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Shapiro initiates arts review in response to students' request

Prompted in part by student concern over the availability of theater spaces and financial resources for the performing arts on campus, President Shapiro has initiated a comprehensive review of the arts at Princeton.

Fifteen years ago, President emeritus William Bowen GS '58 devoted his annual report to examining the arts at the University. Recently, the construction of the Frist Campus Center and the planned addition to McCarter Theater has spurred a reevaluation of the performing art facilities on campus, Shapiro said.

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"I'm very pleased with the state of the arts at Princeton. The vitality is just terrific," he said. "But there's always progress to be made."

Associate Provost Georgia Nugent '73 said the arts review will be conducted by a team from outside the University and will include someone involved in regional theater and someone from an institution similar to Princeton.

"The review will be less directed towards compiling a specific report along the lines of President Bowen's report in 1985," Nugent said.

"It will be more geared towards policy change," she said, but noted that the project is still in the planning stages.

The provost's office will present the group of reviewers — which Shapiro said he anticipates will be chosen in the next couple of weeks — with a list of questions regarding how the University can best use its resources for the arts, Nugent said.

She added that the review team would talk to different members of the University arts community, such as faculty in the Program in Theater and Dance and the music department, staff at the University concert office and student performers.

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The Performing Arts Council, a newly-formed group of representatives from student performing arts organizations, articulated many concerns about the state of arts at Princeton in a letter sent two weeks ago to the board of trustees.

Assistant Dean of Undergraduate Students Thomas Dunne said the group played a role in prompting an evaluation of the arts on campus. "Any time you have a very cogent argument, that will make people evaluate things and take them seriously," he said.

PAC's letter highlighted the lack of adequate performance space on campus and the need for increased funding for student arts groups. The letter also expressed a desire for the University to extend its academic resources to include students not involved in the Program in Theater and Dance.

"The program should extend its borders to the campus as a whole and offer workshops in areas of technical theater, acting and dancing to all students on a more informal, less academic, level," the letter said.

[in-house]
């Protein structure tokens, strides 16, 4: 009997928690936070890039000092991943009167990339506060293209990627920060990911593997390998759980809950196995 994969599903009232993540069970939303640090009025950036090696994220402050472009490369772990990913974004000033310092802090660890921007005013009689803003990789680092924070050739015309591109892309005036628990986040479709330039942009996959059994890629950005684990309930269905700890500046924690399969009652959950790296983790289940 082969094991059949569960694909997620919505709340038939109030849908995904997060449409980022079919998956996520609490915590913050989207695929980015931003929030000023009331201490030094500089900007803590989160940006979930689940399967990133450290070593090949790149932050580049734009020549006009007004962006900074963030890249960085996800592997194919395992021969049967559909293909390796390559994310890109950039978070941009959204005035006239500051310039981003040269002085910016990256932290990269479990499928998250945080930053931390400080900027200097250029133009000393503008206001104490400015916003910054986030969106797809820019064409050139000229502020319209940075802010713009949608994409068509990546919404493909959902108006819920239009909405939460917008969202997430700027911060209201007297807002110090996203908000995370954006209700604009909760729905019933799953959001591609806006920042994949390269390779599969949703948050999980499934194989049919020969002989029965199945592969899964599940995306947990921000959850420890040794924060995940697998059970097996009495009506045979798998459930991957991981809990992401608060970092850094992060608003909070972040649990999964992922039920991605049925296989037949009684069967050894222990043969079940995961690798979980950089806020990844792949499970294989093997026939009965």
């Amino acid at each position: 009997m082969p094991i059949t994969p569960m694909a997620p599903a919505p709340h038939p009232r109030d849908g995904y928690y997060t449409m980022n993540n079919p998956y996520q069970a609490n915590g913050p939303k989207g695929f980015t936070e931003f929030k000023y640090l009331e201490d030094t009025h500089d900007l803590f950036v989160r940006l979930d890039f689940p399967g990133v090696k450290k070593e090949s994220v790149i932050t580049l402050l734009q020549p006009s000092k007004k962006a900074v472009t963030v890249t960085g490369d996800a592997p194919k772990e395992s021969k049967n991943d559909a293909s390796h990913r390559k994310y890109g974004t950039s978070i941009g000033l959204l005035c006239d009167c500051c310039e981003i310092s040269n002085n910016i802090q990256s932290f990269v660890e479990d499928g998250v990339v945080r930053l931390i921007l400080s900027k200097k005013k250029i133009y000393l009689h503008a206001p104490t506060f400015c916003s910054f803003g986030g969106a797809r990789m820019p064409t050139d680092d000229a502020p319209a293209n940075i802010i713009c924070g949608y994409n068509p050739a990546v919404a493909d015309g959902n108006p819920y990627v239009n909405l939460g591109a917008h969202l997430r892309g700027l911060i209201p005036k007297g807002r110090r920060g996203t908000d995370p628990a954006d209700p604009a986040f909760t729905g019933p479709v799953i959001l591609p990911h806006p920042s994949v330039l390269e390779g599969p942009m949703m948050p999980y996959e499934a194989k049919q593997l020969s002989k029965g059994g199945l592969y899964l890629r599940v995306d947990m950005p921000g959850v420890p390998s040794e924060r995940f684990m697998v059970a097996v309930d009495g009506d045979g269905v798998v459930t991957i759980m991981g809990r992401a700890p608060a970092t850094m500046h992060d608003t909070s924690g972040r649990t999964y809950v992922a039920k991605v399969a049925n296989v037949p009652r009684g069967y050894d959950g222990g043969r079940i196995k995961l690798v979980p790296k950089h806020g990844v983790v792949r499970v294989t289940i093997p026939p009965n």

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PAC also highlighted the value of facilitating connections with University alumni and the importance of recruiting students interested in the arts.

Adam Friedman '00, one of the founders of PAC, emphasized the power of the group as a mix of voices representing 10 theater and dance groups on campus.

"The administration has been very receptive to [PAC] since [the administration] recognizes the value of collective bargaining," Friedman said. Dunne said PAC helps the administration because its members are willing to make concessions and realize when expectations are unrealistic. As a result, the group's proposals come across more forcefully, he added.

With inspiration from two now-defunct collaborative arts groups founded in 1975 and 1984, Friedman and Katie Oman '00 started PAC in January 1999 to facilitate communication between campus performing arts groups and to make the administration aware of students' concerns. Many of the group's original questions centered on how space in the Frist center and the Berlind Theater — McCarter's addition — would be used.

Soon after its founding, PAC began a dialogue with Vice President and Secretary Thomas Wright '62, after writing him an abbreviated version of the letter they have now presented to the trustees.

Dunne has continued communicating with PAC, which meets biweekly. While no faculty or administrators regularly attend the meetings, Dunne said PAC members often speak with him the week after the group has convened.

The USG is almost always represented at PAC's meetings, Friedman said, adding that former USG president Spencer Merriweather '00 first urged the group to write directly to the Board of Trustees.

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